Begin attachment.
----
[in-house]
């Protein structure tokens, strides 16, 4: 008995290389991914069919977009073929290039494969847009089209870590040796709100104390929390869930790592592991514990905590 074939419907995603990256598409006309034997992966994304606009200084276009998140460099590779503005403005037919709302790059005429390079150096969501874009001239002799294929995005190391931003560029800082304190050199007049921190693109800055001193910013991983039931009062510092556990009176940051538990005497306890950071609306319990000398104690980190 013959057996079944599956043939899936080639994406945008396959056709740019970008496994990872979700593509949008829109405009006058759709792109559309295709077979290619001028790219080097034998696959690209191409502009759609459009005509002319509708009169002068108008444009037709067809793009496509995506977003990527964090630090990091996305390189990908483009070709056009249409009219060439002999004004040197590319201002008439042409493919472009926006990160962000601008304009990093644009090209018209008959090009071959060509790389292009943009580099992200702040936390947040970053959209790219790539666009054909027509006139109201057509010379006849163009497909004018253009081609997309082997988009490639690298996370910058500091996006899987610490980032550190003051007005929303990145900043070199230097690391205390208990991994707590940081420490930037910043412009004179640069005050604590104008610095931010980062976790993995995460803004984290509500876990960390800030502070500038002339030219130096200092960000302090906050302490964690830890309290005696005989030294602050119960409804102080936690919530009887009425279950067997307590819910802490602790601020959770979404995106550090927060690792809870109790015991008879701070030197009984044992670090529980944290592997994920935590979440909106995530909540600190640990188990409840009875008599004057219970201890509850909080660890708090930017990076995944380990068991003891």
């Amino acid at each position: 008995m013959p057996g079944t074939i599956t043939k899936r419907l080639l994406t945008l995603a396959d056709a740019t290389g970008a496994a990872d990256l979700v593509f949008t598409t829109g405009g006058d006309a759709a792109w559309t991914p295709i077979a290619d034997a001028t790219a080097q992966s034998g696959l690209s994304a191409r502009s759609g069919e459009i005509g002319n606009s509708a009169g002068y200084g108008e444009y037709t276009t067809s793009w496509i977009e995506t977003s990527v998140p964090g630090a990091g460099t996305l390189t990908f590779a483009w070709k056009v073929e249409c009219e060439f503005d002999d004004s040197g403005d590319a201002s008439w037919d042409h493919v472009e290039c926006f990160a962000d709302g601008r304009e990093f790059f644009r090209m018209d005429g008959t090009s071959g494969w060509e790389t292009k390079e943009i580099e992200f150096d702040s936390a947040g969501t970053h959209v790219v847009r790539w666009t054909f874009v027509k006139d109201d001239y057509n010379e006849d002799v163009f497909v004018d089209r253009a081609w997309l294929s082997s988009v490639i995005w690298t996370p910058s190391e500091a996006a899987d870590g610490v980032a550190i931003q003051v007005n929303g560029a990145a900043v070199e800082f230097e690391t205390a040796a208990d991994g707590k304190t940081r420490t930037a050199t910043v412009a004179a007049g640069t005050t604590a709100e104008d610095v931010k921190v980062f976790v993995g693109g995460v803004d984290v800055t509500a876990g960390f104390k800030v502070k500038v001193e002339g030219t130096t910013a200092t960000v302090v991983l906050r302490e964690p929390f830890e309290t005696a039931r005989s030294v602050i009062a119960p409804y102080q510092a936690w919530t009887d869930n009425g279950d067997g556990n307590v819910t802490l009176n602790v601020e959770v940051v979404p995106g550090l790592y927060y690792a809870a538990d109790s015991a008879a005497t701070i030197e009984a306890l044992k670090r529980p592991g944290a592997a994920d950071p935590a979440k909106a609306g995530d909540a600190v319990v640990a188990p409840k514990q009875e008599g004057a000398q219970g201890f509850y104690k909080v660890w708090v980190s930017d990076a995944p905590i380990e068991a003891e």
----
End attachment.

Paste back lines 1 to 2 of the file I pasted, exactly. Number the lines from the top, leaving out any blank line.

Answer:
[in-house]
């Protein structure tokens, strides 16, 4: 008995290389991914069919977009073929290039494969847009089209870590040796709100104390929390869930790592592991514990905590 074939419907995603990256598409006309034997992966994304606009200084276009998140460099590779503005403005037919709302790059005429390079150096969501874009001239002799294929995005190391931003560029800082304190050199007049921190693109800055001193910013991983039931009062510092556990009176940051538990005497306890950071609306319990000398104690980190 013959057996079944599956043939899936080639994406945008396959056709740019970008496994990872979700593509949008829109405009006058759709792109559309295709077979290619001028790219080097034998696959690209191409502009759609459009005509002319509708009169002068108008444009037709067809793009496509995506977003990527964090630090990091996305390189990908483009070709056009249409009219060439002999004004040197590319201002008439042409493919472009926006990160962000601008304009990093644009090209018209008959090009071959060509790389292009943009580099992200702040936390947040970053959209790219790539666009054909027509006139109201057509010379006849163009497909004018253009081609997309082997988009490639690298996370910058500091996006899987610490980032550190003051007005929303990145900043070199230097690391205390208990991994707590940081420490930037910043412009004179640069005050604590104008610095931010980062976790993995995460803004984290509500876990960390800030502070500038002339030219130096200092960000302090906050302490964690830890309290005696005989030294602050119960409804102080936690919530009887009425279950067997307590819910802490602790601020959770979404995106550090927060690792809870109790015991008879701070030197009984044992670090529980944290592997994920935590979440909106995530909540600190640990188990409840009875008599004057219970201890509850909080660890708090930017990076995944380990068991003891």